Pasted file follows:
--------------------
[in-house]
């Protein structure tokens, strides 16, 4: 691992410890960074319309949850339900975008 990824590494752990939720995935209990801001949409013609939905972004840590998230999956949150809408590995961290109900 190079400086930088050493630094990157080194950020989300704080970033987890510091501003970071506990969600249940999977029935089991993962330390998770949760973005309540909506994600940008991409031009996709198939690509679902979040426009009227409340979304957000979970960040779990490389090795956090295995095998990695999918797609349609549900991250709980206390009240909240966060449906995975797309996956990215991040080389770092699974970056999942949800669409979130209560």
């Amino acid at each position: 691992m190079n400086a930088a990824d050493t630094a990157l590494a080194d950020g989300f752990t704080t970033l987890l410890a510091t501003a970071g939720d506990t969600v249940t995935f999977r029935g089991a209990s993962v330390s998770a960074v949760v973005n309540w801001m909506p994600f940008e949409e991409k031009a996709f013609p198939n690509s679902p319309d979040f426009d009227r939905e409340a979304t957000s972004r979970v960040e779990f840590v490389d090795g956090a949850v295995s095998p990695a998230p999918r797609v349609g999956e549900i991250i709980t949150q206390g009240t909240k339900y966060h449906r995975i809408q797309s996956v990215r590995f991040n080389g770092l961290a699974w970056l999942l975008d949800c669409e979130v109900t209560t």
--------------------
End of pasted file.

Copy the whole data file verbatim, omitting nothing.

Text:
[in-house]
């Protein structure tokens, strides 16, 4: 691992410890960074319309949850339900975008 990824590494752990939720995935209990801001949409013609939905972004840590998230999956949150809408590995961290109900 190079400086930088050493630094990157080194950020989300704080970033987890510091501003970071506990969600249940999977029935089991993962330390998770949760973005309540909506994600940008991409031009996709198939690509679902979040426009009227409340979304957000979970960040779990490389090795956090295995095998990695999918797609349609549900991250709980206390009240909240966060449906995975797309996956990215991040080389770092699974970056999942949800669409979130209560």
């Amino acid at each position: 691992m190079n400086a930088a990824d050493t630094a990157l590494a080194d950020g989300f752990t704080t970033l987890l410890a510091t501003a970071g939720d506990t969600v249940t995935f999977r029935g089991a209990s993962v330390s998770a960074v949760v973005n309540w801001m909506p994600f940008e949409e991409k031009a996709f013609p198939n690509s679902p319309d979040f426009d009227r939905e409340a979304t957000s972004r979970v960040e779990f840590v490389d090795g956090a949850v295995s095998p990695a998230p999918r797609v349609g999956e549900i991250i709980t949150q206390g009240t909240k339900y966060h449906r995975i809408q797309s996956v990215r590995f991040n080389g770092l961290a699974w970056l999942l975008d949800c669409e979130v109900t209560t």